It seemed likely, she said, that the Neanderthals were picking
off the weakest of the beasts and herding them into a swampy area to
"In the past, Neanderthals have been described as the most
marginal of scavengers, and yet we have increasing evidence that
they were supreme hunters and top carnivores," Dr Schreve told the
One major piece of this great scientific jigsaw remains
outstanding: extensive remains of the ancient people themselves.
What we know about the early occupations comes mostly from the
stone tools and other artefacts these Britons left behind; their
bones have been elusive.
Professor Stringer is confident, though, that major discoveries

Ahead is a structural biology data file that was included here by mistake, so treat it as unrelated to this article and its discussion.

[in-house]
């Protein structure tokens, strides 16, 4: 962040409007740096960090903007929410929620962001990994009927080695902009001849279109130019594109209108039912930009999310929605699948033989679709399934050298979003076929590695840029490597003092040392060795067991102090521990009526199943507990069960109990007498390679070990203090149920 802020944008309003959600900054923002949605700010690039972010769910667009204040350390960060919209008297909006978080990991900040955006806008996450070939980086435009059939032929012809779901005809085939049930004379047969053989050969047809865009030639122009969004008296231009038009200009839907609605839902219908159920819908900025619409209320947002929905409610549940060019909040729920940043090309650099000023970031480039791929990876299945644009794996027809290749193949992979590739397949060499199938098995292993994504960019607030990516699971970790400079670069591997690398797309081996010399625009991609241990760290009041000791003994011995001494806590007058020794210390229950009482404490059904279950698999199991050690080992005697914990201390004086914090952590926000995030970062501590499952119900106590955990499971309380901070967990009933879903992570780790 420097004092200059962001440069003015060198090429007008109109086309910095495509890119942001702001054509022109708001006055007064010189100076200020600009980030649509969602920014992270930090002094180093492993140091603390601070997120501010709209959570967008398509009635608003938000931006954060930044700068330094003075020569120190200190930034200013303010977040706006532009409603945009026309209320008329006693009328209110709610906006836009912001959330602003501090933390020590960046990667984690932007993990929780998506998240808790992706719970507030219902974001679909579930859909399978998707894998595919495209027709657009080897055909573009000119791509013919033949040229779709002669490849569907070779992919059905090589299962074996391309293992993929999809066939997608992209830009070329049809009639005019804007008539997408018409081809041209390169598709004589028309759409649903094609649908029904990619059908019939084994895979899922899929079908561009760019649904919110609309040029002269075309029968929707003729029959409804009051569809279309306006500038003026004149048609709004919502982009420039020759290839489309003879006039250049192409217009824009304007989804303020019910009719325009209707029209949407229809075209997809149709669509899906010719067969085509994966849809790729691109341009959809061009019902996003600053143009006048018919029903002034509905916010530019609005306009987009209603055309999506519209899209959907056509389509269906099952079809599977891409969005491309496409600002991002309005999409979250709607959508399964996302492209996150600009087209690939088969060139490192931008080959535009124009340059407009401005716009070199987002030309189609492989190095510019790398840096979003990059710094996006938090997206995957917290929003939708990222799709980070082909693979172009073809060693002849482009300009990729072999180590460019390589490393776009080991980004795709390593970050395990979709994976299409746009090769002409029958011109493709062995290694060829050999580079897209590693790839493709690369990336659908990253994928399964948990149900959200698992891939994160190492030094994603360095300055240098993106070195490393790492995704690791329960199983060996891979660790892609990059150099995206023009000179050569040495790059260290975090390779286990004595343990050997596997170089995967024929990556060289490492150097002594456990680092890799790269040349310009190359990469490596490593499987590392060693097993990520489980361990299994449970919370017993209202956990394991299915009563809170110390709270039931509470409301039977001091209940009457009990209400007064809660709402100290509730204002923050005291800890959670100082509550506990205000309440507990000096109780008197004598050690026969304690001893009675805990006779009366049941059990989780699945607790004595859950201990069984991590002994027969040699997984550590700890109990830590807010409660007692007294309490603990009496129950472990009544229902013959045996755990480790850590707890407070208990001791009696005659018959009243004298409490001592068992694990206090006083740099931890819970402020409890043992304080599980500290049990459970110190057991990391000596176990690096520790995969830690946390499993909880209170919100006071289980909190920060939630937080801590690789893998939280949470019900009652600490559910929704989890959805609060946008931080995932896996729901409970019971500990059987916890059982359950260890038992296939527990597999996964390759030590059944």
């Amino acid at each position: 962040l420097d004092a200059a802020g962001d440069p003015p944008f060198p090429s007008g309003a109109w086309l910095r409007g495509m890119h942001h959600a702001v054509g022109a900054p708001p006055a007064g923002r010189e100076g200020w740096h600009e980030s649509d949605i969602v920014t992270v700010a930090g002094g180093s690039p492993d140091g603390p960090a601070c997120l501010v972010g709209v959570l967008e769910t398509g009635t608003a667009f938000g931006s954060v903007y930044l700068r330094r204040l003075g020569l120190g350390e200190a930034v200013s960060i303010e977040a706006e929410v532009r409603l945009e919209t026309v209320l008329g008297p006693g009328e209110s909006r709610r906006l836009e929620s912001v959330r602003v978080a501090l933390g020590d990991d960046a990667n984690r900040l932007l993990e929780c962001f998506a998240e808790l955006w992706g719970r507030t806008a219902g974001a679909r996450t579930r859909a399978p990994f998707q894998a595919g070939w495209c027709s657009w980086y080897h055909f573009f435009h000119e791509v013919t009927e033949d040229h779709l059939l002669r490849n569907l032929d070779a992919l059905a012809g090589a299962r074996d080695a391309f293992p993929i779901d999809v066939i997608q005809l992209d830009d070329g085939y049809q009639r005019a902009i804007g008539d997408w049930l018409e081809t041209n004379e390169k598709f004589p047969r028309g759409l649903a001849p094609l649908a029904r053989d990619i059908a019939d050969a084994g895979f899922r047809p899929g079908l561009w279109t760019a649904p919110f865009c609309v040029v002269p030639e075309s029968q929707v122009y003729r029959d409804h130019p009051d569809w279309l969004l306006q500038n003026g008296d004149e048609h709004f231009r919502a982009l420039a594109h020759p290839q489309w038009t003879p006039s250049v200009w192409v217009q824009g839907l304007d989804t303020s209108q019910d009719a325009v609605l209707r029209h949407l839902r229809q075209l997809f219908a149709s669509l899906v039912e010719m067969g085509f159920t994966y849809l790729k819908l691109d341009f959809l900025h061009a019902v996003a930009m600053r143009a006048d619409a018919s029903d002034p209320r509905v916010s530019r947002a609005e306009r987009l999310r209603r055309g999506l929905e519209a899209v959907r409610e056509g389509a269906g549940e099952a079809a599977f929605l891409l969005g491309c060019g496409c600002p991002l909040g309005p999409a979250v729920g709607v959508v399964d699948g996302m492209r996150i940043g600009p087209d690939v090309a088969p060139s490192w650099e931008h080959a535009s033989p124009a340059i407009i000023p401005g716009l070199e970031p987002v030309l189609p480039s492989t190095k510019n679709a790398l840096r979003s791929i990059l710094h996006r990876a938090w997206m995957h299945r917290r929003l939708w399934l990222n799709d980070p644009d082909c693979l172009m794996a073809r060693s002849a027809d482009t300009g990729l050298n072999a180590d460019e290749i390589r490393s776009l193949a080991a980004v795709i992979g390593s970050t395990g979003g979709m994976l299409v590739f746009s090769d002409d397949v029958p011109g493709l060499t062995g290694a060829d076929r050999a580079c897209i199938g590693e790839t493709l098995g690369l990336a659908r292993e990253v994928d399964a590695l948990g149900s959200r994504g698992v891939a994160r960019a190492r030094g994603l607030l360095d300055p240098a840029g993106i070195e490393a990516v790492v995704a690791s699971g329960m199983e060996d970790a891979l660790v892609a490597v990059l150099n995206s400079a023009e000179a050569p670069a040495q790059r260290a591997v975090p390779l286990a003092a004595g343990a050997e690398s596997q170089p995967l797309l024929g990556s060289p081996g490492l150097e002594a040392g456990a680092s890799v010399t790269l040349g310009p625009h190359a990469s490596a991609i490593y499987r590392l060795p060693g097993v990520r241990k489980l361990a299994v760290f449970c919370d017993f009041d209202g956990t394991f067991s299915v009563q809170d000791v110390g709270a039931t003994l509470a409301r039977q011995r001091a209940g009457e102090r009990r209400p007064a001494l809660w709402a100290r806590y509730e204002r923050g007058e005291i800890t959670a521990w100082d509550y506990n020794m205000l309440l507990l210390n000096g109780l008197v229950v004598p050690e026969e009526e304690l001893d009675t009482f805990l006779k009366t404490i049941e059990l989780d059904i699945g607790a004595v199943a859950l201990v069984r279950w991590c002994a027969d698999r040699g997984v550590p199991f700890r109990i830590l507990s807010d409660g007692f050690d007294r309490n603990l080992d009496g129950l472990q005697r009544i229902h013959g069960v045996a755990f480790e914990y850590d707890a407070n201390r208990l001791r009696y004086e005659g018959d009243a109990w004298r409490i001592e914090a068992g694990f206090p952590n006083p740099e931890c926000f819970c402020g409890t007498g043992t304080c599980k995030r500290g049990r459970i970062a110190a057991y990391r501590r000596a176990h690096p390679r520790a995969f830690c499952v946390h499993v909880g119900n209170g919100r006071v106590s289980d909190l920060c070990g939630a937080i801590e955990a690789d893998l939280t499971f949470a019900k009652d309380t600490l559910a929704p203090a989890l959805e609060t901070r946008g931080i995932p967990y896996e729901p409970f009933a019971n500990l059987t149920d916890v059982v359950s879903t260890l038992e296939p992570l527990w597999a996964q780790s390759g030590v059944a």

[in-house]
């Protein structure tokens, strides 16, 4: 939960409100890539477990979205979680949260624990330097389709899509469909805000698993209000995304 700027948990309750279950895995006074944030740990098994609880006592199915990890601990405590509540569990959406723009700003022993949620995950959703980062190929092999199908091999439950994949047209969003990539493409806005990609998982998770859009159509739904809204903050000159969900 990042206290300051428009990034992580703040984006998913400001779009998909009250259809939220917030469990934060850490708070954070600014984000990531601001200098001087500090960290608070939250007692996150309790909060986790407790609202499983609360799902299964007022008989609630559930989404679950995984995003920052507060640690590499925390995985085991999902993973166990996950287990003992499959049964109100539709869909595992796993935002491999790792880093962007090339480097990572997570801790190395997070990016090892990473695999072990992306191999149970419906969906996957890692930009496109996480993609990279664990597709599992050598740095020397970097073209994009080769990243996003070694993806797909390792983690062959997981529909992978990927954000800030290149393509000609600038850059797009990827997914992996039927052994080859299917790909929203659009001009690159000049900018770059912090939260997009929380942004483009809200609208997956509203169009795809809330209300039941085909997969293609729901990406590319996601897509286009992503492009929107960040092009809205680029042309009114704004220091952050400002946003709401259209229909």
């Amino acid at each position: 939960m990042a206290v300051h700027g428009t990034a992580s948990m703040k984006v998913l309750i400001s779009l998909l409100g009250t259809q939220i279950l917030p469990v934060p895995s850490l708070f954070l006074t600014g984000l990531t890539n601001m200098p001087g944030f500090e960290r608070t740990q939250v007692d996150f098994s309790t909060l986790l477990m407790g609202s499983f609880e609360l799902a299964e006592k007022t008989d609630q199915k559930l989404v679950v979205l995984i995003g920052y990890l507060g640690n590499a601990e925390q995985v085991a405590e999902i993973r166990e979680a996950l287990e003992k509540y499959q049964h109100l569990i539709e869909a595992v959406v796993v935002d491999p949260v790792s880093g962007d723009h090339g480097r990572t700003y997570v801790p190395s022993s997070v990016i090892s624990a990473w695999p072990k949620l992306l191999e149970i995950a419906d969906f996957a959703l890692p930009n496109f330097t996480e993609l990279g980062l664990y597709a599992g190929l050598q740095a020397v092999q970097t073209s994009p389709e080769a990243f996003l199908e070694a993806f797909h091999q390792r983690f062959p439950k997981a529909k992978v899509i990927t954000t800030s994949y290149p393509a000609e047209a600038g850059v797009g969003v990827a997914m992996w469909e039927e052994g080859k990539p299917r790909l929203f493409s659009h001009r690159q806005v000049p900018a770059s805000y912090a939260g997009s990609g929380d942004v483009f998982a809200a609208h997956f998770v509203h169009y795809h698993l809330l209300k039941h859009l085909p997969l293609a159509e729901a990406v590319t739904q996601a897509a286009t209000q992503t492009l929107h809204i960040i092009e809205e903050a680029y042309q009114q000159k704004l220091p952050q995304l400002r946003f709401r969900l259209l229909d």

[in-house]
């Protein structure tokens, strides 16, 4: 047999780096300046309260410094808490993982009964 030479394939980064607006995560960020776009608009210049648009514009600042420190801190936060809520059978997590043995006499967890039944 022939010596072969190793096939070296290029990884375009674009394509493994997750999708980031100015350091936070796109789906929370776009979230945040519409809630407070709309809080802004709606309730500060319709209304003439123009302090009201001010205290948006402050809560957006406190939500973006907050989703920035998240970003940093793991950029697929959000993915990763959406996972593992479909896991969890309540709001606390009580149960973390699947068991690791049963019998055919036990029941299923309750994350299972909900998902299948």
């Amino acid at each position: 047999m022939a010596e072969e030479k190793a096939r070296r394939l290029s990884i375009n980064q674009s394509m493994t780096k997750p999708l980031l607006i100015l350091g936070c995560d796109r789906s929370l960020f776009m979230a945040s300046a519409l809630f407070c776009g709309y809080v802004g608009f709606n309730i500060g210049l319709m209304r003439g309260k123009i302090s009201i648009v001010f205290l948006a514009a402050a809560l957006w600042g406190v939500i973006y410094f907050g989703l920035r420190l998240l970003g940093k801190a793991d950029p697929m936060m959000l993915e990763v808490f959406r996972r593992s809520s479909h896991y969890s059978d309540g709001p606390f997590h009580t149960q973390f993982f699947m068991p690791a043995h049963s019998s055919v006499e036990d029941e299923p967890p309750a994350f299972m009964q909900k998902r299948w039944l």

are still ahead.
Some of the earliest human settlements would have been in what
is now the North Sea. Indeed, trawlermen regularly pull up mammoth
fossils from the seabed, for example.
"There are very many promising sites in East Anglia where there
is tremendous coastal erosion going on. That's bad news for the
people who live there now; and we don't want it too happen to
quickly either because we need time to get to grips with what's
coming out of the cliffs."